Gaddafi has been persona non-grata to the US government since Ronald Reagan called him the “mad dog of the Middle East”. Attempts to soothe relations following 9/11 did not last long, and Gaddafi became a favourite target of both mockery and paranoia of the US imperial establishment and their mouthpieces in the press. In 2011, as protests bled into Libya, the US saw its chance at eliminating a geopolitical rival of its empire.
Within days of the initial protests, the Libyan uprising became a full blown Civil War. Opposition factions seized control of major eastern cities like Benghazi and Misrata at the end of February. By early March 2011, the Libyan Armed Forces rallied and launched a counterattack, taking back Misrata and reaching the outskirts of the rebel stronghold of Benghazi. At this point, Secretary of State Hillary Clinton succeeded in pushing US President Barack Obama to implement a no-fly zone over Libyan airspace. With Gaddafi’s government on the offensive, Obama relented on the 18th of March 2011 and authorized military intervention. On March 19th, 2011, the US launches air strikes against LAF targets and begins implementing a no-fly zone. Like any good playground bully, the US does not act alone. Instead, it brings its friends in the form of NATO, and soon Canada, the UK, and France were all undertaking sorties against Libyan targets. At the same time, the coalition grew to include countries like Italy, Norway, Qatar, and Spain who all provided logistical support and maintained a naval blockade of Libya’s coast. Thus, with Gaddafi’s forces no longer able to rely on their aerial superiority, the tide of the war turned as the rebels now pushed them back towards Tripoli, and on August 20th the city fell to the rebel National Liberation Army and its political overseer, the National Transition Council.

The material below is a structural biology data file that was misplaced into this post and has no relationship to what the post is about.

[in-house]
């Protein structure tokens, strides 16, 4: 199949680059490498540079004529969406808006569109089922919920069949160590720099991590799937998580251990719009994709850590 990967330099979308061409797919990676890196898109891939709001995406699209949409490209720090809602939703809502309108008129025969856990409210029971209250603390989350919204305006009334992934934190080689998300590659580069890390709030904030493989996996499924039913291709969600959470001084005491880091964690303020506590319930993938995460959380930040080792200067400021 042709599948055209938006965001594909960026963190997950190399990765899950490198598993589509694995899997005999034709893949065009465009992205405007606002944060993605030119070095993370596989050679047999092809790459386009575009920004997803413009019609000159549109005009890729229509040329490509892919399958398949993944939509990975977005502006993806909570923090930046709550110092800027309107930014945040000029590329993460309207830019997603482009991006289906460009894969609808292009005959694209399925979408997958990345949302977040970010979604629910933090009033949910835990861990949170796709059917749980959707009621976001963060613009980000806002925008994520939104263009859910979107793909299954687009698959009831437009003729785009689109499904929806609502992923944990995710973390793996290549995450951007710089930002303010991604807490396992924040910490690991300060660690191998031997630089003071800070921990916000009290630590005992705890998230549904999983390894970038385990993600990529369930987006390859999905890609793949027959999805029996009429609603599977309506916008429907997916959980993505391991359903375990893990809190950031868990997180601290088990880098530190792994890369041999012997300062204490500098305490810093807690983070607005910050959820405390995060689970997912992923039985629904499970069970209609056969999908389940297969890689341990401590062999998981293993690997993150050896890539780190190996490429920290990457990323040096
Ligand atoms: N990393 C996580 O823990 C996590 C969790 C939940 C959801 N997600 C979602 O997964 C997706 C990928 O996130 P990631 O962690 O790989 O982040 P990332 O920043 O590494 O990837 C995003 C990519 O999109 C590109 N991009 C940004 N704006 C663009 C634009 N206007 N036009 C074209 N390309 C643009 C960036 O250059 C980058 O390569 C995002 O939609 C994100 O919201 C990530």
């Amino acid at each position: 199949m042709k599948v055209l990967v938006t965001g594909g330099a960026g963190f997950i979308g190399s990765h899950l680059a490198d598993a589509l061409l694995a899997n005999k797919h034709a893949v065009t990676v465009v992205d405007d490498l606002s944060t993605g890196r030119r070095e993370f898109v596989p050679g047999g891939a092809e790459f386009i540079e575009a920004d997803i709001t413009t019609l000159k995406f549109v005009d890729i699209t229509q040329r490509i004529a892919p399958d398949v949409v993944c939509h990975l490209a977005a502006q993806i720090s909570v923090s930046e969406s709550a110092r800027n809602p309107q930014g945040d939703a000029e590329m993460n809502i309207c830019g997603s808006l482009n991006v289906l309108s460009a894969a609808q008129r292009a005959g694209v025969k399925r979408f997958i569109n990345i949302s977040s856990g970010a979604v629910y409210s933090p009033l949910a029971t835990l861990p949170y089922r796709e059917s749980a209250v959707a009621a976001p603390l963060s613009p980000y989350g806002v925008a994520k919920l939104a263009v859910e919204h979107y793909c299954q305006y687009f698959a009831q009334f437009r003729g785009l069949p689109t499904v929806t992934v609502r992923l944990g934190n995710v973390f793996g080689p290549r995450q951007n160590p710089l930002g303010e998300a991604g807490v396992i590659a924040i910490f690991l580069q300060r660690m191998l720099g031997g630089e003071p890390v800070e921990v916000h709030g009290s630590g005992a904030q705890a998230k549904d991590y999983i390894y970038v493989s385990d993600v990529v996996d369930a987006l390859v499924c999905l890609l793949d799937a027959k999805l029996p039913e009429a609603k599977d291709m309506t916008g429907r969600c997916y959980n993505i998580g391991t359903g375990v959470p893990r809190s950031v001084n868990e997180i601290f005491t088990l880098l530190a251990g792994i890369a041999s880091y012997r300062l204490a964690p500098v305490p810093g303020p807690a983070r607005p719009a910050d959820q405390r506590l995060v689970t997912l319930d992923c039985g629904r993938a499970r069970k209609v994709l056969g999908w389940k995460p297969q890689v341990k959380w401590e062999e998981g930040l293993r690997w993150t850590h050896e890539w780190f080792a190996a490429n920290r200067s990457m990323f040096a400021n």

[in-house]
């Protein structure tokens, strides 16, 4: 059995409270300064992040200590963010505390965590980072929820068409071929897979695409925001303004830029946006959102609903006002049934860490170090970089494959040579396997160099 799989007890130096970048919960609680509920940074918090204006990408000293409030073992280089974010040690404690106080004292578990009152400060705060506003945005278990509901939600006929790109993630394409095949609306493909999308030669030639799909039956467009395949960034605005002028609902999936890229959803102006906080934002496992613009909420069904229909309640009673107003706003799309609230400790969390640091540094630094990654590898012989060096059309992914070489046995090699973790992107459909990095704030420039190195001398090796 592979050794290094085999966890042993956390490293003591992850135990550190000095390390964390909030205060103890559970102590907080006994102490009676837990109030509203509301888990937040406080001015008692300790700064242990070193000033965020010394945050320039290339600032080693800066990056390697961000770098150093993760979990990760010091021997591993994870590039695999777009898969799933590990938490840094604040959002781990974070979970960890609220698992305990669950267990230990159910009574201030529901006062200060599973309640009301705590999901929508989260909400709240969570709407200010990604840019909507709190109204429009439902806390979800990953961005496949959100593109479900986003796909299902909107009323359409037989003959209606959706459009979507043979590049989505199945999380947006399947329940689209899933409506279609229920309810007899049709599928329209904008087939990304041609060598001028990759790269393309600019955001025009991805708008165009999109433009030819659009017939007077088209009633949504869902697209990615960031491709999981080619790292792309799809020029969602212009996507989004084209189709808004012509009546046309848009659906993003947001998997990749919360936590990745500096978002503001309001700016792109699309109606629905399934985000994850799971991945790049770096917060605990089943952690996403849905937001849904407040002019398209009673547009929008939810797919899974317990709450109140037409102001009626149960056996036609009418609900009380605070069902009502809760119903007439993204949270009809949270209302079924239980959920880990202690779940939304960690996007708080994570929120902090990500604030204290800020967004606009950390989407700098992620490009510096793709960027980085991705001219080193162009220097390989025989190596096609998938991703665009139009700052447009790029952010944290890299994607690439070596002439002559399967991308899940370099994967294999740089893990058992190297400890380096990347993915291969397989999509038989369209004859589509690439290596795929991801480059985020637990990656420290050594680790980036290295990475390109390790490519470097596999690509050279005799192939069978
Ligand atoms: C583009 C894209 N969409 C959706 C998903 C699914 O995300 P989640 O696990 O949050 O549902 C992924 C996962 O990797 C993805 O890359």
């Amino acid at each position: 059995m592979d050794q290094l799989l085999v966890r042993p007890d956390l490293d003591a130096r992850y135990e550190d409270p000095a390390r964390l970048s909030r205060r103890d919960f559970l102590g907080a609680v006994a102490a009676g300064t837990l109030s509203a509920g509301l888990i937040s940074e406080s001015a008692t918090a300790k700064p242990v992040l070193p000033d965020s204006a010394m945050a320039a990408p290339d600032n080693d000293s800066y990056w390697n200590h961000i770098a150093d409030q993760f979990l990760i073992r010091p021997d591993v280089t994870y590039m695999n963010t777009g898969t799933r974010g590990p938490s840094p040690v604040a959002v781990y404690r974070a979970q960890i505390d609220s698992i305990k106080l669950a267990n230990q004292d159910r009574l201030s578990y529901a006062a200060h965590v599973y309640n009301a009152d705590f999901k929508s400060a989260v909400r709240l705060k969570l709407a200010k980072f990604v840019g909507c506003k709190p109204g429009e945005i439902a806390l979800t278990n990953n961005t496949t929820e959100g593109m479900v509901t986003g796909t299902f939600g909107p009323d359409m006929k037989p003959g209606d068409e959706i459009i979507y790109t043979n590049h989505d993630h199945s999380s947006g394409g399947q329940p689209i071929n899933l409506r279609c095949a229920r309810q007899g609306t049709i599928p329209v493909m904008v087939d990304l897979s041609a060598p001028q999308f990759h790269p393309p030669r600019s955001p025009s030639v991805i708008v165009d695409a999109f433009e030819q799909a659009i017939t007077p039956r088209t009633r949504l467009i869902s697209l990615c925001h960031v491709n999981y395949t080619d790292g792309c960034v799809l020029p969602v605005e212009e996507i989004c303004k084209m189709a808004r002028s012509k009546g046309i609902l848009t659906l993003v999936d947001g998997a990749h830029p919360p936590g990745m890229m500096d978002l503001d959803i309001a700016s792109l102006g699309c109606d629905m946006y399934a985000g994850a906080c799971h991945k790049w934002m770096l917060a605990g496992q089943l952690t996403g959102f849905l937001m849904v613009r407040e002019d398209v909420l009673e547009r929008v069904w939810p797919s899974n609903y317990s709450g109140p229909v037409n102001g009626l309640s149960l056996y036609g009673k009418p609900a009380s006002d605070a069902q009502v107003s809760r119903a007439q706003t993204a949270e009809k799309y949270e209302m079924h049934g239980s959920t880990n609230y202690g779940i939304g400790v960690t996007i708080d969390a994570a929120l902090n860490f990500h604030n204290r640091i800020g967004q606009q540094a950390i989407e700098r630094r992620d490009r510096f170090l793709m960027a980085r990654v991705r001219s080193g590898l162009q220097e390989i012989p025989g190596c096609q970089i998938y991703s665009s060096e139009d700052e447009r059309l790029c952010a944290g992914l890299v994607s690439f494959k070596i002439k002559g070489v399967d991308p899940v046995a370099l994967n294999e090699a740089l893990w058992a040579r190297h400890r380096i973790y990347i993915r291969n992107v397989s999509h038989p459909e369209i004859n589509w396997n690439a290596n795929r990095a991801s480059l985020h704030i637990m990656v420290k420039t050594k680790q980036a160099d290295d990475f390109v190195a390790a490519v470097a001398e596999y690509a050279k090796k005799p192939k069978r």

Having fled Tripoli, Gaddafi was captured in the city of Sirte on October 20, 2011. Rebels tortured him, sodomizing him with weapons before executing him and his son and bodyguards. In other words, March 19th, 2011 marked the turn of the war and the beginning of the end for the Great Socialist People’s Libyan Arab Jamahiriya. In its place, the NTC took control and established a General National Congress to govern Libya. Unsurprisingly, this GNC collapsed in 2014 into a Second Civil War between the internationally recognized Government of National Accord in Tripoli and the Tobruk-based House of Representatives with their ally the Libyan National Army led by General Khalifa Haftar.
And so Libya went from having the highest Human Development Index in Africa to a country ravaged by war and anarchy. Sub-Saharan Africans attempting to cross Libya to immigrate to Europe are often kidnapped by Libyan militias for ransom. Some refugees are sold in open-air slave markets for as little as $200. For American readers, the Joe Biden stimulus checks of $1400 could afford you seven slaves at a Libyan slave market.
When Hillary Clinton laughed off the interviewer’s question about Gaddafi with the aforementioned quote, she knew exactly what that meant for Libya. She just didn’t care. It was not benign ignorance or an honest error in judgement that drove Clinton to push for military intervention to topple the longtime leader of Libya. Rather, it was cold, calculating imperialist logic. For Clinton, as for the rest of the US Empire, a destabilized Libya with roving Islamist jihadi militias is a far better alternative to a Gaddafi-led Libya with its oil nationalized and the income used to support a welfare state. In any just world, Clinton would be in a dock at the Hague for Libya alone. Every child murdered, every human enslaved, the blood of all of Libya is on her hands.